Aside from the threat of nuclear missiles, the island of Guam is facing another problem; a living, breathing, slithering, omnipresent problem. The island has 12 snakes for every human being. These snakes are not native to Guam, and it is thought that they originally arrived as stowaways on American ships coming from Papua New Guinea at the time the Americans liberated the island from the Japanese in 1944. They have thrived in their new home, and today there are an estimated 5,000 snakes per square kilometer.
If you are a scientist, you should know that their scientific name is Boiga Irregularis, but they are commonly known as brown tree snakes. They are venomous, but not very dangerous to adult humans. Their poison is transmitted through fangs in the rear of their mouths, so they kind of have to chew on you in order to release it. They are, however, dangerous to children or anyone or anything that has a low body mass. Mostly, they use their poison to subdue lizards, birds, bats and any small rodent. They especially like birds and their delicious eggs. The brown tree snake is nocturnal, and it has found so many convenient meals in Guam that it often grows larger than its normal 1 – 2 meters. They have been found as large as 3 meters in Guam, where they have no natural predators.
The snakes have simply wreaked havoc on Guam’s ecosystem. Most humans do not notice when the mouse, bat, rat and lizard population is decreasing, but they do notice when birds and trees are disappearing. Brown tree snakes love to eat saplings, and some scientists say that in Guam, the new tree count has fallen by as much as 92%. This is not only because the snakes are eating the saplings, but also because without the fruit bats that the snakes eat, few tree seeds are being dispersed around the island. It is estimated that two-thirds of the island’s trees rely on animals to distribute and germinate their seeds, and because of the snakes, forest growth will drop between 61 – 92%.
Ten of the twelve bird species native to Guam have vanished, including a kingfisher that can’t be found anywhere else on earth. The island has become eerily quiet. The disappearance of birds also affects the trees as birds disperse seeds from the fruit that they eat.
When they’re not devouring eggs, baby animals, birds and baby trees, brown tree snakes like to play in the electrical systems and the damage they cause by shorting out electrical systems costs the island a couple of million dollars a year.
The American government has been trying to combat the problem in the form of chemical warfare for an embarrassing number of years. Paracetamol is their weapon of choice, a drug that is fatal to many animals, including brown snakes. The simple drug – sold under the brand name Tylenol in the US – is harmless to humans. The government has been parachuting thousands of dead mice, which have been injected with the drug, into the trees of Guam. The parachuted mice hang from the trees until a hungry snake slithers by and eats it. So far, research shows that the snakes do take bait and they do die, but no one knows if they are dying at a significant rate, or at least dying as fast as they are reproducing. In Guam, the brown tree snake reproduces at a much higher rate than it did in its original habitat.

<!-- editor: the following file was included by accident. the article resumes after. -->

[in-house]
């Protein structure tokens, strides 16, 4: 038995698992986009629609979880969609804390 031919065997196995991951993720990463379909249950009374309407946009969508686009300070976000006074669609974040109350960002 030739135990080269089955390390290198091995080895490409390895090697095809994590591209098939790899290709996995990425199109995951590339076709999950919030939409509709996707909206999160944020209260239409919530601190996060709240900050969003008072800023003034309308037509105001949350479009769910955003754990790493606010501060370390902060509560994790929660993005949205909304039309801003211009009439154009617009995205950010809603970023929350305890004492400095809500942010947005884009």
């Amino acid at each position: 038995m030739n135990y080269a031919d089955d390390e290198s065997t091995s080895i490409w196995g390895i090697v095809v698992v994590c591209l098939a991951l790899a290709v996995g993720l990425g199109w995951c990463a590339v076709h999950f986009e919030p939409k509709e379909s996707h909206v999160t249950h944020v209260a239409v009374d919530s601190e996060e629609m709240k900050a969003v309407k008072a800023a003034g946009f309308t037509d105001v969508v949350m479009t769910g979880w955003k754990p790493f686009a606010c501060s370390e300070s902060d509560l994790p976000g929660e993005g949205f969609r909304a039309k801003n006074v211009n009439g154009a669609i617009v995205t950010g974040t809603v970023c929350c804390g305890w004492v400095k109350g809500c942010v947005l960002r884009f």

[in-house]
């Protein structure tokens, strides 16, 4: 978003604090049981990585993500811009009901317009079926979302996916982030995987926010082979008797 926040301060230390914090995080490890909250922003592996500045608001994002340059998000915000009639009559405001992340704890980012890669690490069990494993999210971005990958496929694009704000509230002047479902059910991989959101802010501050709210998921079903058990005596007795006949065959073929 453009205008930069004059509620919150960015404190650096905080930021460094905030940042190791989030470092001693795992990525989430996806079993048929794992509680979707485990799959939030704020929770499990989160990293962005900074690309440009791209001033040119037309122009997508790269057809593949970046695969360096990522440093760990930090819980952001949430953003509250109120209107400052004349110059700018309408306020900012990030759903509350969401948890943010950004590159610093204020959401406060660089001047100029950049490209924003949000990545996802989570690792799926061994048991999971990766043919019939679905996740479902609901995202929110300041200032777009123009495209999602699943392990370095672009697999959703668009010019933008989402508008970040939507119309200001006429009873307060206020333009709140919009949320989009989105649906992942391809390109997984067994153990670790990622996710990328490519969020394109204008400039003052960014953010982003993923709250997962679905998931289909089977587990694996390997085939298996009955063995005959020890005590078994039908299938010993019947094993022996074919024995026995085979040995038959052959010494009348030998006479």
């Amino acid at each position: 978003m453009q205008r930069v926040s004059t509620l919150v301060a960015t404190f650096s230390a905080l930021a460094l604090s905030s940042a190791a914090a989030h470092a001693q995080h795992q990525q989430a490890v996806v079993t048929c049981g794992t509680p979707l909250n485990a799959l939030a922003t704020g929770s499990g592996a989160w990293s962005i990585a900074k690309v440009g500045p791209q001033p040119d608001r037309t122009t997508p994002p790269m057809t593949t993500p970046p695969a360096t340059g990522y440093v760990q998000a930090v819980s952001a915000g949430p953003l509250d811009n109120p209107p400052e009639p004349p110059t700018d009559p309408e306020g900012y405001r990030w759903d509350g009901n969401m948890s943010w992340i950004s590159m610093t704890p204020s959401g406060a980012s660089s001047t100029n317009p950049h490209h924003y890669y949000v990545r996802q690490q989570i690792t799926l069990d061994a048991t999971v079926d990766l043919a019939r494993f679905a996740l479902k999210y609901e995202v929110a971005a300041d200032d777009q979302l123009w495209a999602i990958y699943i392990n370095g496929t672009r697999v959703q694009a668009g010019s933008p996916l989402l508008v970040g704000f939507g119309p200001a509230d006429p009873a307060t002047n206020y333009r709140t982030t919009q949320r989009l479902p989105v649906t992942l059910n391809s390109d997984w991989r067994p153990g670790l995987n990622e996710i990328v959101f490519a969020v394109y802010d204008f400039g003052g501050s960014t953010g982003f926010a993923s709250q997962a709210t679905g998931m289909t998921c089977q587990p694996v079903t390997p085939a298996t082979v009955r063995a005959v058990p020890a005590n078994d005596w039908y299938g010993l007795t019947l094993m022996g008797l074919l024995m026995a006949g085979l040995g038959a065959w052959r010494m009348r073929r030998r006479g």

Meanwhile, in another island paradise, Hawaiians are fearful that the snake will invade their island as stowaways and destroy both their lifestyles and their tourism industry. Their fears are not unfounded, as many ships travel between the two islands. But at the same time animal rights activists are protesting the cruelty of using dead toxic mice as a defense mechanism against the invasive snakes.
Tattoos have been around for more than 5,000 years. Egyptians, for example, used tattoos to differentiate between peasants and slaves, a kind of social branding. But ink art, which is what some fans like to call tattooing, has really exploded in the past 25 years. But not all of us have succumbed to this fad. And many of us who don’t have a tattoo have a favorite mug. Having a tattoo or becoming attached to a mug are not dissimilar. According to research, 60% of Americans say they have an emotional attachment to a favorite mug. And about 40% said their special mug was irreplaceable, and about 1/3 of those said they would be devastated if it broke. Personally, I think that most of these people don’t have tattoos. Mugs and tattoos are both an extension of our personalities, and both express the way we would like the world to perceive us. That is not to mention, of course, that those of us who have tattoos or mugs are often irrationally attached to them.